NEJM 1 Dec 2016 Vol 375
Can genes prove how drugs work?
Medicine is the application of neat science to a messy world. We love it when it works simply: for example, when a single gene controls a single biochemical process, which we can then block with a single chemical. Statins are often cited as an example: they block 3-hydroxy-3-methylglutaryl–coenzyme A reductase, an enzyme that is governed by the HMGCR gene. By doing so, they reduce circulating levels of low density lipoprotein cholesterol (LDL-C) and, bingo, down goes your cardiovascular risk. But for less obvious reasons, they also raise blood glucose slightly and cause muscle symptoms in many people. If your glucose is highish to start with, they may cause you to “get diabetes,” i.e. cross an artificial threshold and bundle you together with millions of different people with this scary label. But can all this really be put down to the HMGCR gene? Here’s a population study, which concludes that it can, provided you throw in a second gene locus governing LDL-C levels.
This is the PCSK9 gene, which controls proprotein convertase subtilisin–kexin type 9 expression. If you look at natural variants of these two gene loci in a large population, you’ll find exactly what the theory predicts: the level of gene expression correlates with the level of cardiovascular risk, which correlates with LDL-C level, and there is a small elevation in blood glucose in those on the “diabetic” borderline. So does this mean that PCSK9 inhibitors will inevitably prove as or more effective than statins for long term cardiovascular protection in symptomless adults? The science is neat but the world is messy. We may know for sure in 10-15 years. Oh, and I mentioned muscle effects. Maybe it’s high time to look prospectively for those, in both drug classes. And this study needs replication in other populations. Medical science is actually never simple.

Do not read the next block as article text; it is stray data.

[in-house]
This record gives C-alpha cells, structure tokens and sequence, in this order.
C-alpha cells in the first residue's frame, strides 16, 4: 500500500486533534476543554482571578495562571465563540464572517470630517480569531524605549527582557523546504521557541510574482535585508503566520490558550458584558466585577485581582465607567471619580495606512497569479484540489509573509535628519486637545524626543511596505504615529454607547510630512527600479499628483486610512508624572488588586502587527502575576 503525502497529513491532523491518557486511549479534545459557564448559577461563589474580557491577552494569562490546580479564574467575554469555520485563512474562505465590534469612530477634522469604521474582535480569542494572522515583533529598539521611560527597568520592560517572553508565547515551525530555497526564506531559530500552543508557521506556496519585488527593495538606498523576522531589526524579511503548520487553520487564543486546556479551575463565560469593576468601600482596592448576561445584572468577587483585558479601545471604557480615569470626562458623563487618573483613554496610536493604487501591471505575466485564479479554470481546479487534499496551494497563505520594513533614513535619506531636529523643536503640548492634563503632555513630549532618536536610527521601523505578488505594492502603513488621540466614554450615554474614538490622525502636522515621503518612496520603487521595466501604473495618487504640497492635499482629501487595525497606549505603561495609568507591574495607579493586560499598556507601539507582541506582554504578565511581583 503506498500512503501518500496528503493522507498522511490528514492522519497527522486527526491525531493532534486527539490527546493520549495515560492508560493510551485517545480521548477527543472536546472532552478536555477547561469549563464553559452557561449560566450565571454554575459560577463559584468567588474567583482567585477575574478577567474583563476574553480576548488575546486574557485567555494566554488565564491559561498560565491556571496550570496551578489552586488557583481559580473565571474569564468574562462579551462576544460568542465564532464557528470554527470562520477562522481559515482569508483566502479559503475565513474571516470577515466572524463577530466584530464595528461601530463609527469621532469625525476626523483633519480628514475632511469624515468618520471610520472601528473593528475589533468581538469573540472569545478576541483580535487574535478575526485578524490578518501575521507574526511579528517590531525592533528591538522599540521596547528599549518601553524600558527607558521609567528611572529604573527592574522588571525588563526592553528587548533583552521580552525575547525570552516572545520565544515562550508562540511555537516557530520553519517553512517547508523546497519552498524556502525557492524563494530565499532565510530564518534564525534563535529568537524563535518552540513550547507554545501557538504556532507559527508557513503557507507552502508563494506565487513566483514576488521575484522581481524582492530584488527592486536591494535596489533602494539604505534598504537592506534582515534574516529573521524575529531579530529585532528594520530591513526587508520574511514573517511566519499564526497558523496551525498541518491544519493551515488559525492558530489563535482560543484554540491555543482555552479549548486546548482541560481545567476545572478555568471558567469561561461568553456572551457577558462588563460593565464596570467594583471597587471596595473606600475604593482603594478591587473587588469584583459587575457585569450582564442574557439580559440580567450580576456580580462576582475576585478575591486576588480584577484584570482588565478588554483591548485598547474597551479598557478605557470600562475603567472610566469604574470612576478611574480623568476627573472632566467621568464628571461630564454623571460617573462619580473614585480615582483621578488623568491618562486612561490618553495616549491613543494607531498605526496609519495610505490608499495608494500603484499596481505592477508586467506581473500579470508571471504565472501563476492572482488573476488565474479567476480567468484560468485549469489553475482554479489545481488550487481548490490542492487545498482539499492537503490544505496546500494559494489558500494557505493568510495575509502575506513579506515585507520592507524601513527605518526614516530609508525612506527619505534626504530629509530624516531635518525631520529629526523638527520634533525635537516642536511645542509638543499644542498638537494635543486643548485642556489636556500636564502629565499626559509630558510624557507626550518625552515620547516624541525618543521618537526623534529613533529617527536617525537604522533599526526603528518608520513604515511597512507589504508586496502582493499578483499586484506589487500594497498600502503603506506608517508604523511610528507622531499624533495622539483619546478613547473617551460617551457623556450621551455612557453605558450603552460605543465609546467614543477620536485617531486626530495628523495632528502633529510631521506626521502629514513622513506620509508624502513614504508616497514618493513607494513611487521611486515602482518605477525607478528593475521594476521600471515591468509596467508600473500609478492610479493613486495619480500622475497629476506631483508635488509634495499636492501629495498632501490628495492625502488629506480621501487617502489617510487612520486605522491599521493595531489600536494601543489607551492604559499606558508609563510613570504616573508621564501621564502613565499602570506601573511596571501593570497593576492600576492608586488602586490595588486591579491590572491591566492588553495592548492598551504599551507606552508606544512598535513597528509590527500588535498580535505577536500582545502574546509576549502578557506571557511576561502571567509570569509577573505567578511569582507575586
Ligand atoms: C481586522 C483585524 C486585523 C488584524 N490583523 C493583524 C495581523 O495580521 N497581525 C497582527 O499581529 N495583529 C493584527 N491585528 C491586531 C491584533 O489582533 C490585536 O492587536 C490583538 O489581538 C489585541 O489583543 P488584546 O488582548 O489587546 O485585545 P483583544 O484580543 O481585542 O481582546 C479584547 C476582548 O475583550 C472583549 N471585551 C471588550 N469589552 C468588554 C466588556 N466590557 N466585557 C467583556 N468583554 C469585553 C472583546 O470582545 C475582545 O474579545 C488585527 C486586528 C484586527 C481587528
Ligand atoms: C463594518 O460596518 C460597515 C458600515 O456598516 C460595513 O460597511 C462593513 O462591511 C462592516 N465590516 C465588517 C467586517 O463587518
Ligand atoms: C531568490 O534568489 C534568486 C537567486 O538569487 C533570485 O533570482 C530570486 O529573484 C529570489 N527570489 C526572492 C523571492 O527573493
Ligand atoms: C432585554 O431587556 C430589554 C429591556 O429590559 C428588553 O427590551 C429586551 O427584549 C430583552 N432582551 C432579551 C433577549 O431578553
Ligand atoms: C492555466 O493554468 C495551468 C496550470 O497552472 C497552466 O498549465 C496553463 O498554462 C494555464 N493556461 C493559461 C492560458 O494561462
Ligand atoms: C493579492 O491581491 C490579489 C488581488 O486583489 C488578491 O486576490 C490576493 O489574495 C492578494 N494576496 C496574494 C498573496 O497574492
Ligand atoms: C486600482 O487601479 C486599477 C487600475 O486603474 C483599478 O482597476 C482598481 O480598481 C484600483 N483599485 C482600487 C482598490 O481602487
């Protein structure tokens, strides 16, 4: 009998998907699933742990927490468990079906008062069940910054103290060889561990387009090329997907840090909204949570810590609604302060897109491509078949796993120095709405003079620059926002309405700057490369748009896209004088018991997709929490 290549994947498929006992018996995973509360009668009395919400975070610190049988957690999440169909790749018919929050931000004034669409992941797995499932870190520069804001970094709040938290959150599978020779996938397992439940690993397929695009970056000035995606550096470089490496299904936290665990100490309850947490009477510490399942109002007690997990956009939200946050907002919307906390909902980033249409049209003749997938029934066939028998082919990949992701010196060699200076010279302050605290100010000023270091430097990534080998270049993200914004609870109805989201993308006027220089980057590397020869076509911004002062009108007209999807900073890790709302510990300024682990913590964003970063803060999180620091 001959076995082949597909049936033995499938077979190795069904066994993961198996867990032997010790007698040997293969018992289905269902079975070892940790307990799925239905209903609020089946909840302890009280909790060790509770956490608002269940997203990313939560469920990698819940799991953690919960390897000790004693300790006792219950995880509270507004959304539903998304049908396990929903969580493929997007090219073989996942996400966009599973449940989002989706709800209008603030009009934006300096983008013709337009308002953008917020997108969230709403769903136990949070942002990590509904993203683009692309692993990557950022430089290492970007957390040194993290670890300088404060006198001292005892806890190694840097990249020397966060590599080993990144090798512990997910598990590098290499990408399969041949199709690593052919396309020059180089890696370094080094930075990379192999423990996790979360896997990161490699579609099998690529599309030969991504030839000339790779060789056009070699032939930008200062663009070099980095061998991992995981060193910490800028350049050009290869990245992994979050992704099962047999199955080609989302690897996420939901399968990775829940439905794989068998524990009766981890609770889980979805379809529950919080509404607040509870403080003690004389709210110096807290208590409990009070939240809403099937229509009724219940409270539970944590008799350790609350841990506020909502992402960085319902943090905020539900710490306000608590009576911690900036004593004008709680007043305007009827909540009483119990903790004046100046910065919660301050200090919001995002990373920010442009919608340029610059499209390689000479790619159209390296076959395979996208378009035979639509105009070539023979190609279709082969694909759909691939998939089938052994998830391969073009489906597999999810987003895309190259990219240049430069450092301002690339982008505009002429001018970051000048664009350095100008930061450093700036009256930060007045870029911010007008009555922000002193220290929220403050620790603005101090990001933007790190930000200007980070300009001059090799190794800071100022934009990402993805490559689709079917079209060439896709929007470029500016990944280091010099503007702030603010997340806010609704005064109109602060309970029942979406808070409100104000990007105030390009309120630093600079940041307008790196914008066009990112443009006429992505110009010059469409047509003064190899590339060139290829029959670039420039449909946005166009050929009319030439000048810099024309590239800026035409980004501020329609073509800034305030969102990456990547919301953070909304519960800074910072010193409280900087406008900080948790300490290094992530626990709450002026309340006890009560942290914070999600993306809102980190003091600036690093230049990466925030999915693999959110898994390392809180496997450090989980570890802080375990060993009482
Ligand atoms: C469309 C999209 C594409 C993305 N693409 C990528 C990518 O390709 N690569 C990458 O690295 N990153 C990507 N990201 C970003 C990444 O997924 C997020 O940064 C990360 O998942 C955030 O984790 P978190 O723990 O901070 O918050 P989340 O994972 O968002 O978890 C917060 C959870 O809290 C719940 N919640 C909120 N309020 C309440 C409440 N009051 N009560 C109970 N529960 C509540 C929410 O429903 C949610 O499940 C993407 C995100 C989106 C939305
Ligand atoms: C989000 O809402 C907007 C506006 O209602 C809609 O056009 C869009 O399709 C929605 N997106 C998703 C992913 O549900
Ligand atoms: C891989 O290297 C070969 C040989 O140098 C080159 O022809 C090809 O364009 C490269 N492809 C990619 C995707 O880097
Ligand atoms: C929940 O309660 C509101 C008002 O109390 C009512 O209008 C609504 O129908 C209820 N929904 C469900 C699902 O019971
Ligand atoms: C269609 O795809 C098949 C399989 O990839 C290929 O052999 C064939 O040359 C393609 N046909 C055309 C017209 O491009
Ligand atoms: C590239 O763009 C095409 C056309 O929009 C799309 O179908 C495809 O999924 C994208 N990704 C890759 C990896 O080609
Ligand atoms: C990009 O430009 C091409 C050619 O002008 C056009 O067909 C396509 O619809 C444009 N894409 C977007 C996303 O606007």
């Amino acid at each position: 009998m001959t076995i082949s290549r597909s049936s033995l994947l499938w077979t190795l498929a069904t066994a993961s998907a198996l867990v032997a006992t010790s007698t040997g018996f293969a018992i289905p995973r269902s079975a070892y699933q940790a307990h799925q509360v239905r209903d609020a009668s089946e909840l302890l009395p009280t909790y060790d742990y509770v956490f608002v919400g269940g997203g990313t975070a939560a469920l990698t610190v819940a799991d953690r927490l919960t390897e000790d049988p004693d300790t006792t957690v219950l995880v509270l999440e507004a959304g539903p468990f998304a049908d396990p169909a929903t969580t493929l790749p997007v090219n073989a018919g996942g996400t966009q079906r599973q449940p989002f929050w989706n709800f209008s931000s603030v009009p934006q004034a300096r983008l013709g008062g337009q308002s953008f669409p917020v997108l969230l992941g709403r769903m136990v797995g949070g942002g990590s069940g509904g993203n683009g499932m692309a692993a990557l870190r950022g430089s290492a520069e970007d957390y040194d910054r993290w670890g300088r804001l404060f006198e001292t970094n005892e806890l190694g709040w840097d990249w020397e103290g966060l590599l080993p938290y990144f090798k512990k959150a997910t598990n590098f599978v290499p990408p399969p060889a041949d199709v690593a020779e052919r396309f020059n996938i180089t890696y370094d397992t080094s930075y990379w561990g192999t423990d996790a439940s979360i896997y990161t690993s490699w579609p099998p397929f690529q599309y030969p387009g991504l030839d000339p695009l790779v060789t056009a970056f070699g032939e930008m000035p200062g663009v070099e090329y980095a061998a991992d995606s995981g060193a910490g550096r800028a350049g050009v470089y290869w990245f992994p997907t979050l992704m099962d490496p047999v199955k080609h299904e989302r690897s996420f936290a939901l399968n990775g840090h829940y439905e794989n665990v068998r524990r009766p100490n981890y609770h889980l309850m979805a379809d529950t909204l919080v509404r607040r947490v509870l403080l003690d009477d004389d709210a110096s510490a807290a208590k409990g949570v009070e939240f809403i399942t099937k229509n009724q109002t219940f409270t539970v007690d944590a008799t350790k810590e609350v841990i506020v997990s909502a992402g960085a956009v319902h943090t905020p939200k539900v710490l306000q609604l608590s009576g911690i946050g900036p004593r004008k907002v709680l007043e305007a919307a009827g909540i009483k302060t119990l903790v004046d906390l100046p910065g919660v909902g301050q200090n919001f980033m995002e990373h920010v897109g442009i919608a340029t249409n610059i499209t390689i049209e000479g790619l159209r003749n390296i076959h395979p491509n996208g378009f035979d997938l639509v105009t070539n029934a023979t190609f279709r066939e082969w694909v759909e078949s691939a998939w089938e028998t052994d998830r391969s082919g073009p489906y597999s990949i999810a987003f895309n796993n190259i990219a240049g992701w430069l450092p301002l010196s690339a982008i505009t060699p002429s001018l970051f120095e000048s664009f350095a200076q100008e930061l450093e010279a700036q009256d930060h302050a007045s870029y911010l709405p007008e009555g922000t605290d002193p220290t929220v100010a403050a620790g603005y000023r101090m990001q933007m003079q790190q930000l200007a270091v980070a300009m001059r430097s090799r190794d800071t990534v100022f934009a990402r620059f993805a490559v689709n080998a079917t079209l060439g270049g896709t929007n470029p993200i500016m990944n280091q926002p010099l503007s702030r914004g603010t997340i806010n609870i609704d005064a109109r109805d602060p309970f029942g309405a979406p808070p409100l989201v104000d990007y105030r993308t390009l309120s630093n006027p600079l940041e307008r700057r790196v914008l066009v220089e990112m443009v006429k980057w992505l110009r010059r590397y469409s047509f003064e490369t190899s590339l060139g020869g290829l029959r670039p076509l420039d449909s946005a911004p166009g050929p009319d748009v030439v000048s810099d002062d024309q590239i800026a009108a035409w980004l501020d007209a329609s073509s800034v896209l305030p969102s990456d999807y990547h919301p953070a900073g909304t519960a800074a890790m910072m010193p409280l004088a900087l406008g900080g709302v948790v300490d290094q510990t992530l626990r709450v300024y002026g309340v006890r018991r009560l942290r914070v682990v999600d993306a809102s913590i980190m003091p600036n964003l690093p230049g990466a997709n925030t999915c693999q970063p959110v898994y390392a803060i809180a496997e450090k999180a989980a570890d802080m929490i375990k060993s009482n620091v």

JAMA 29 Nov 2016 Vol 316
Two is as good as three for HPV
Although vaccination has done more good to the world than any other medical intervention, it’s still important to treat each new mass vaccination programme as a human experiment on a large scale. Once again, the science is simple but the world is complex. In the case of vaccination against human papillomaviruses transmitted sexually and associated with anal, cervical, and oropharyngeal cancers, we are awaiting the long term reductions in these conditions, which ought to follow elimination of the viruses; and the results are very promising. No adverse effects have emerged when teenage populations have been vaccinated, whereas viral transmission has fallen even more dramatically than expected. The question of how many doses are needed is now also practically settled: this trial across 52 sites in 15 countries confirms that two shots of 9-valent vaccine provide lasting immunogenicity. This is already standard practice in a number of countries and the accompanying editorial gives a good summary of the current position.
Getting AI to eyeball the boring stuff
Pattern recognition is a big part of medicine. Some doctors, like radiologists and histopathologists, spend their whole working lives using their clever eyes and brains to convert visual images into diagnostic reports, and that is just what we humble generalists need in order to get anything done. But increasingly, where there’s a pattern, there’s a machine that can recognise it better than a human, using deep learning algorithms. The day may be fast approaching when the diagnostic “gold standard” for many routine kinds of image reporting won’t be a panel of experts but a superior machine. Here’s a study of one that reads retinal photographs for signs of diabetic retinopathy. The data set was based on over 110 000 retinal images taken in several countries using different cameras, so there is a lot of complex data in this report. But overall, it looks as if the automated machine with its “deep neural network” learning system achieved sensitivity and specificity levels at least as good as any single human reader. Compared with a panel of at least seven ophthalmologists for each image across the whole dataset, the algorithm could be ratcheted up to achieve 98% levels for either, according to how you set it. In the future it seems very likely that ophthalmologists will be trained and assessed by machines, and not the other way round.